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Police Commission Hears Calls For More Power In Light Of Officer-Involved Shooting Video

Bob Moffitt / Capital Public Radio

Tanya Faison, co-founder of Sacramento Black Lives Matter, presents her recommendations for better policing to the Sacramento Community Police Commission.

Bob Moffitt / Capital Public Radio

It's been four days since the release of a video that shows the shooting death of a mentally-ill black man by Sacramento Police.

The Sacramento Community Police Commission held its regularly-scheduled meeting Monday night and heard from advocates for the African-American, mentally-ill and homeless communities.

The commission has no authority to investigate an officer-involved shooting, which was disappointing to many who attended a commission meeting for the first time.

What the commission does have is an order from the city council to recommend how the Sacramento Police can do a better job with community relations and unbiased policing.

Tanya Faison is a co-founder of Sacramento Black Lives Matter.  

"Officers need to be patrolling the areas where they live because then they have relationships with those communities and they're going to treat those people with dignity even if they did break the law and they're getting arrested," she said. "They're not going to beat you up or call you names because they live up the street from you."

Faison also called on the commission to request more power from the city council, including the ability to investigate complaints against police.

The Office of Public Safety and Accountability has those powers now. But, it has a staff of two and provides feedback on the discipline officers receive. It does not conduct separtate officer-involved shooting investigations.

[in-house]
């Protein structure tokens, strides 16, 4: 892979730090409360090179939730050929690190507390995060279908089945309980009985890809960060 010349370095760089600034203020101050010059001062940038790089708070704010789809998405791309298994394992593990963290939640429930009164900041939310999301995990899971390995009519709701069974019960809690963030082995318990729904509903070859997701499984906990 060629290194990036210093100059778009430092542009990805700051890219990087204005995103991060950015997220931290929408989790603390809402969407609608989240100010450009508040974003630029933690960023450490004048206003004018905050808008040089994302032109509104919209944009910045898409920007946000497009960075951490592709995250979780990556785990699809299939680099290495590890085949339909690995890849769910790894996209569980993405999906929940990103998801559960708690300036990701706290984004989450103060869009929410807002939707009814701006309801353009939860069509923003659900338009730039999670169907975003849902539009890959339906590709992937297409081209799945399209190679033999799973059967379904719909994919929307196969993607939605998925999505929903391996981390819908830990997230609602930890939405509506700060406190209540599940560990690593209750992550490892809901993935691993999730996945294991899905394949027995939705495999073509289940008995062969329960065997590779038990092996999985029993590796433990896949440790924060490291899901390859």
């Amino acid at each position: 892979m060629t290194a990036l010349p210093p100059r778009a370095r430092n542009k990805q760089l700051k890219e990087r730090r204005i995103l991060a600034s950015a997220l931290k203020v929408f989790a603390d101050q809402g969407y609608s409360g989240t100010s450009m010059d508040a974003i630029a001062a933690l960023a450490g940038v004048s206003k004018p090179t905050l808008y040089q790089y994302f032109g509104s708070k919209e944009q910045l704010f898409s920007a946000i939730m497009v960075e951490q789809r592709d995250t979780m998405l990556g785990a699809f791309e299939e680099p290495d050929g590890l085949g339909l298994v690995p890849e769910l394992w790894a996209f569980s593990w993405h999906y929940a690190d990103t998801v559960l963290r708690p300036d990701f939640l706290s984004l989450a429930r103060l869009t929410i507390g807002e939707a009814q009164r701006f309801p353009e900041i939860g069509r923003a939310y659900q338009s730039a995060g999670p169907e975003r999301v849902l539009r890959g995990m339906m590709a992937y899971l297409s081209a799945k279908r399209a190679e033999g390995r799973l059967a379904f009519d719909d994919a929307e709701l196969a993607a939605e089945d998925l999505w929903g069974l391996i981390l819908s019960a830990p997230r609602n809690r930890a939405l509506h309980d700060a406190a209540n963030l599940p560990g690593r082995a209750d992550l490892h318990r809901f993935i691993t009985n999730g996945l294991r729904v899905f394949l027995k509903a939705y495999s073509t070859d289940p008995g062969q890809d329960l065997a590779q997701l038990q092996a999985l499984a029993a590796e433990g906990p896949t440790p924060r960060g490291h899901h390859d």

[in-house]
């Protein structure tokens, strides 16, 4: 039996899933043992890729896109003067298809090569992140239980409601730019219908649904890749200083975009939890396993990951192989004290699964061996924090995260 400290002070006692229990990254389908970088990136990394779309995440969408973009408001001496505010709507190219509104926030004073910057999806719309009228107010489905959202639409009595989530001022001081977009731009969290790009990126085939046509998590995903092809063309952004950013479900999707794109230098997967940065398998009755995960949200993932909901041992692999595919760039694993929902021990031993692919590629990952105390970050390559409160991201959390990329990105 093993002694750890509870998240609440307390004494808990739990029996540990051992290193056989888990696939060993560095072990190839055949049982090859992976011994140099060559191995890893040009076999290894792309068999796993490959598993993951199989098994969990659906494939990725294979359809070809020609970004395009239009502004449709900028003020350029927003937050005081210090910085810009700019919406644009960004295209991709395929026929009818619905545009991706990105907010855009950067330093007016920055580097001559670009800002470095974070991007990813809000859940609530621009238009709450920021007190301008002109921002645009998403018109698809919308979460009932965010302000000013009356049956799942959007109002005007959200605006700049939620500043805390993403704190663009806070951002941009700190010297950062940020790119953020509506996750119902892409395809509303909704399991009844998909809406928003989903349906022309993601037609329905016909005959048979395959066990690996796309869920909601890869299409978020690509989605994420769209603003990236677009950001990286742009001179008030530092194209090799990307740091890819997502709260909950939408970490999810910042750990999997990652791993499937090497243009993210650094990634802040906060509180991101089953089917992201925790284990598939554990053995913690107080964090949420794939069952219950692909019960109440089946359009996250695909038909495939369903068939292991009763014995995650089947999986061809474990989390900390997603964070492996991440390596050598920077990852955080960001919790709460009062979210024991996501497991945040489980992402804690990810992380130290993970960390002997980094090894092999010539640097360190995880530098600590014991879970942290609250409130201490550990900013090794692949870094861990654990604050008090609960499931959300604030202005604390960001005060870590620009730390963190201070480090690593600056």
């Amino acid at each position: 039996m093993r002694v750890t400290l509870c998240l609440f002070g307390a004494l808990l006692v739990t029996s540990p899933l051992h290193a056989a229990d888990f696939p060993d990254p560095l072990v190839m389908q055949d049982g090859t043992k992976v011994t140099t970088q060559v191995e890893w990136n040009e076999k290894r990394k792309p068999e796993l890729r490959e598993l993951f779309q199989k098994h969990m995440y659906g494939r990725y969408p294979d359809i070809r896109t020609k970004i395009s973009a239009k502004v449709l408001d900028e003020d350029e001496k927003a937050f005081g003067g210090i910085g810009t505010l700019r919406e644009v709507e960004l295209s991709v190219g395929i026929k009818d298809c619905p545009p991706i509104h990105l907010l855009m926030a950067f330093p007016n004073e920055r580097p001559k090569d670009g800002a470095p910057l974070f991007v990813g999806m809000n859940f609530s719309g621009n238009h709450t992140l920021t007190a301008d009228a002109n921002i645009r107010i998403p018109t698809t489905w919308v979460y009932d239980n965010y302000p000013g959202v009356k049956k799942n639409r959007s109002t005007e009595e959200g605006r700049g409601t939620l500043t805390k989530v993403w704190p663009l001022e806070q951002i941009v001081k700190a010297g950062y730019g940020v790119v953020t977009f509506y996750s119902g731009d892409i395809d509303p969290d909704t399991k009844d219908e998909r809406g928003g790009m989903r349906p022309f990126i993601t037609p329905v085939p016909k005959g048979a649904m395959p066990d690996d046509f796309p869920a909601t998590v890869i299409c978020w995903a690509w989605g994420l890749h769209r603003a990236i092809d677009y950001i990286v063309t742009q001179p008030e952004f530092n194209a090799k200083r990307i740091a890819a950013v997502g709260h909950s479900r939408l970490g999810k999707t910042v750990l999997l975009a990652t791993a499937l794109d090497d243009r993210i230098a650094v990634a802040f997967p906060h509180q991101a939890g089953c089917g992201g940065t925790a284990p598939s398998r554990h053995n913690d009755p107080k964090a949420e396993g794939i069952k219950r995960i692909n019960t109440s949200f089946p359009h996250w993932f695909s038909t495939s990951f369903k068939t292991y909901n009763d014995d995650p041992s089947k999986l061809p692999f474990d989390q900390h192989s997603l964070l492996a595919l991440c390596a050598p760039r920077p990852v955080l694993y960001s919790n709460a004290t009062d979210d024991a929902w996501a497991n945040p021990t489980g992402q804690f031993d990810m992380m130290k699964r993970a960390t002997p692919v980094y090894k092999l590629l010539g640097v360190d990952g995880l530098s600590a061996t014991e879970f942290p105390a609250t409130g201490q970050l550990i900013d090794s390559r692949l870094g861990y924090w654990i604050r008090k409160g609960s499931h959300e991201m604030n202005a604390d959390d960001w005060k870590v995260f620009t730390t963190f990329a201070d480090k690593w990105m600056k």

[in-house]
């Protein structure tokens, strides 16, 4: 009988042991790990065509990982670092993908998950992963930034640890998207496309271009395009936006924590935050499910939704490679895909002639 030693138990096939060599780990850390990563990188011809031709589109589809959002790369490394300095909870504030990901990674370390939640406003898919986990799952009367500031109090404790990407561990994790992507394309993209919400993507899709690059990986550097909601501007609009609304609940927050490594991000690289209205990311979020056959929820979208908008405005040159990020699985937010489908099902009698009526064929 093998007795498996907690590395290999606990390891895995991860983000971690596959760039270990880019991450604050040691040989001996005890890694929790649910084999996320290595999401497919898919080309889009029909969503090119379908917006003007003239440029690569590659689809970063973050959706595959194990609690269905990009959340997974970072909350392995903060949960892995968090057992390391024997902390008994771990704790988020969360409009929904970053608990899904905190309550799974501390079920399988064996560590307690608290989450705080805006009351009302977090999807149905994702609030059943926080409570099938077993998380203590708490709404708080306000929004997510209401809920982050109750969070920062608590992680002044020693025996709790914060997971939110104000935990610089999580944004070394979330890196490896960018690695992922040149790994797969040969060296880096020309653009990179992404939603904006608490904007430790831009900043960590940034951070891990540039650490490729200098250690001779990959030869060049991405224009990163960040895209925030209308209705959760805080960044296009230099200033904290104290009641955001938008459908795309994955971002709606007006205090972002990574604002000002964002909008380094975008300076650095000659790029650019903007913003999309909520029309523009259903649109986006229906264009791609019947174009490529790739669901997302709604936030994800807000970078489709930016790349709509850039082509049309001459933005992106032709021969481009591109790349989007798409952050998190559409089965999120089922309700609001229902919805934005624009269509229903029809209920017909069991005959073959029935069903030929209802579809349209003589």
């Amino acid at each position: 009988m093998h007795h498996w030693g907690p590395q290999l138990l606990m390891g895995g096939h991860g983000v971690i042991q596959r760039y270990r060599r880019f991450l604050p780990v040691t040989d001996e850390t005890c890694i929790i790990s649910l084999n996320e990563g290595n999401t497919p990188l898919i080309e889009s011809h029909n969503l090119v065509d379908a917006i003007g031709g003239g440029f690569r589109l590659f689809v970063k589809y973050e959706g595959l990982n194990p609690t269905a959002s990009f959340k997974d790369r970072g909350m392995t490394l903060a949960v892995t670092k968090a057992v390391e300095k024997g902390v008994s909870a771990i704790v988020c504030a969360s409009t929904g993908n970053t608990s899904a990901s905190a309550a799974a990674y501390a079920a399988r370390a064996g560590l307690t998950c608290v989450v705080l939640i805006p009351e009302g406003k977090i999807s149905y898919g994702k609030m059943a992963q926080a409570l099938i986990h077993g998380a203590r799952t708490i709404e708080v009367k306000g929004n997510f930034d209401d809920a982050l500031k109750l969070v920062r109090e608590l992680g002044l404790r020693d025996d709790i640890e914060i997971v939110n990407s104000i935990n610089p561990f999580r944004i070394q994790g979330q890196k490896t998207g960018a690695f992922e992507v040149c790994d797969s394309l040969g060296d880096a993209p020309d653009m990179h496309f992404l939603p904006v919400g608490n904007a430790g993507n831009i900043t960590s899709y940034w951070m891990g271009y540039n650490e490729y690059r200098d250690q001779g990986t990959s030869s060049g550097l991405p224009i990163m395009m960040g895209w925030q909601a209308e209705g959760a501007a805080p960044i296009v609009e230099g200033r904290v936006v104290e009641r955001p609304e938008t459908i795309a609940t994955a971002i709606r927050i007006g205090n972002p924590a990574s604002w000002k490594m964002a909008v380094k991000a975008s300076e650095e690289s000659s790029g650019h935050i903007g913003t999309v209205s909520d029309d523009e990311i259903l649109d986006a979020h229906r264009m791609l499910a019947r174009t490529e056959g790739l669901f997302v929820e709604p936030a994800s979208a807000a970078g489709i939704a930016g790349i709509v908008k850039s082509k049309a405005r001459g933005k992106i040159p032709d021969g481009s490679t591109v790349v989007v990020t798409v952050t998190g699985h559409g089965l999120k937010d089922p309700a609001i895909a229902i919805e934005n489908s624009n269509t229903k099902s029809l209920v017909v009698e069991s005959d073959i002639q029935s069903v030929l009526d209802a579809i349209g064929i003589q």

Bob Erlenbusch is with the Sacramento Housing Alliance.

He says the department has done the right thing with the creation of an Impact team to respond to service calls for the mentally ill and the homeless.

But, he says the police department spends $2.8 million enforcing the anti-camping ordinance that targets the homeless.

He requested the addition of eight homeless and mental-illness impact teams.
"How do you pay for an Impact team in every city council district? Reallocate that $2.8 million," Erlenbusch said.

Audria Williams came from Elk Grove to attend the meeting.She says she worries about how her children will be treated when they come in contact with law enforcement.

"We respect their role, we respect law enforcement, we teach our children to respect law enforcement, but there’s obviously a horrendous chasm, and we have to address it."

"In particular, we have a son that has special needs. And, so, when I think of him as a young African American male in this society at the temperature of the nature, I'm very concerned. So, I'm here because I need to be part of the solution."

The commission is expected to make its recommendations before the end of the year.

An officer from the police department was present and took notes, but did not speak.